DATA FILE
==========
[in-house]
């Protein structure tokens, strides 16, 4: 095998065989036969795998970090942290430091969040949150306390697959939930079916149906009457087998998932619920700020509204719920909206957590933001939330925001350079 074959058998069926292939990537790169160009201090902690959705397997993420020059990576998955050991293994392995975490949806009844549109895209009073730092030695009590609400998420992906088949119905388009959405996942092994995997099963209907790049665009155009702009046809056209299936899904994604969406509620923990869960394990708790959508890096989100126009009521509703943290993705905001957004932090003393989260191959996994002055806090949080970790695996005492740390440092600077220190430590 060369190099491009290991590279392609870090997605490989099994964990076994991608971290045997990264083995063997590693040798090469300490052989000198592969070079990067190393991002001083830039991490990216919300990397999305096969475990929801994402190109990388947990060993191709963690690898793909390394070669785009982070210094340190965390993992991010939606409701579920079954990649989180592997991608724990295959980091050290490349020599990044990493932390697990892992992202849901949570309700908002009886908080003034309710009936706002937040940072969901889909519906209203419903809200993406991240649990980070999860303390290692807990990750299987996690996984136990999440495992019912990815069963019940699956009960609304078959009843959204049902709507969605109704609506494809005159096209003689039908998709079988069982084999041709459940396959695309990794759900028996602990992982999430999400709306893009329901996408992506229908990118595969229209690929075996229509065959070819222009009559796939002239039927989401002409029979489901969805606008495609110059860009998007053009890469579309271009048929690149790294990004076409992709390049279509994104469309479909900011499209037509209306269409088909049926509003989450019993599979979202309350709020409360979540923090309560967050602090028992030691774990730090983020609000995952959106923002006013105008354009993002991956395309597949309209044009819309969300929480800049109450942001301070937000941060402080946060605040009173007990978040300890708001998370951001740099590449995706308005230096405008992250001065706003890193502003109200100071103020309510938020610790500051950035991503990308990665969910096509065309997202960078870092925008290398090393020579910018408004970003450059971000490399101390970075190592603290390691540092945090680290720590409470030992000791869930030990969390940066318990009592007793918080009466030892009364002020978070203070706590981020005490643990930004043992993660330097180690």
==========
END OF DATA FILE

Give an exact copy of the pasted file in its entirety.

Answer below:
[in-house]
């Protein structure tokens, strides 16, 4: 095998065989036969795998970090942290430091969040949150306390697959939930079916149906009457087998998932619920700020509204719920909206957590933001939330925001350079 074959058998069926292939990537790169160009201090902690959705397997993420020059990576998955050991293994392995975490949806009844549109895209009073730092030695009590609400998420992906088949119905388009959405996942092994995997099963209907790049665009155009702009046809056209299936899904994604969406509620923990869960394990708790959508890096989100126009009521509703943290993705905001957004932090003393989260191959996994002055806090949080970790695996005492740390440092600077220190430590 060369190099491009290991590279392609870090997605490989099994964990076994991608971290045997990264083995063997590693040798090469300490052989000198592969070079990067190393991002001083830039991490990216919300990397999305096969475990929801994402190109990388947990060993191709963690690898793909390394070669785009982070210094340190965390993992991010939606409701579920079954990649989180592997991608724990295959980091050290490349020599990044990493932390697990892992992202849901949570309700908002009886908080003034309710009936706002937040940072969901889909519906209203419903809200993406991240649990980070999860303390290692807990990750299987996690996984136990999440495992019912990815069963019940699956009960609304078959009843959204049902709507969605109704609506494809005159096209003689039908998709079988069982084999041709459940396959695309990794759900028996602990992982999430999400709306893009329901996408992506229908990118595969229209690929075996229509065959070819222009009559796939002239039927989401002409029979489901969805606008495609110059860009998007053009890469579309271009048929690149790294990004076409992709390049279509994104469309479909900011499209037509209306269409088909049926509003989450019993599979979202309350709020409360979540923090309560967050602090028992030691774990730090983020609000995952959106923002006013105008354009993002991956395309597949309209044009819309969300929480800049109450942001301070937000941060402080946060605040009173007990978040300890708001998370951001740099590449995706308005230096405008992250001065706003890193502003109200100071103020309510938020610790500051950035991503990308990665969910096509065309997202960078870092925008290398090393020579910018408004970003450059971000490399101390970075190592603290390691540092945090680290720590409470030992000791869930030990969390940066318990009592007793918080009466030892009364002020978070203070706590981020005490643990930004043992993660330097180690």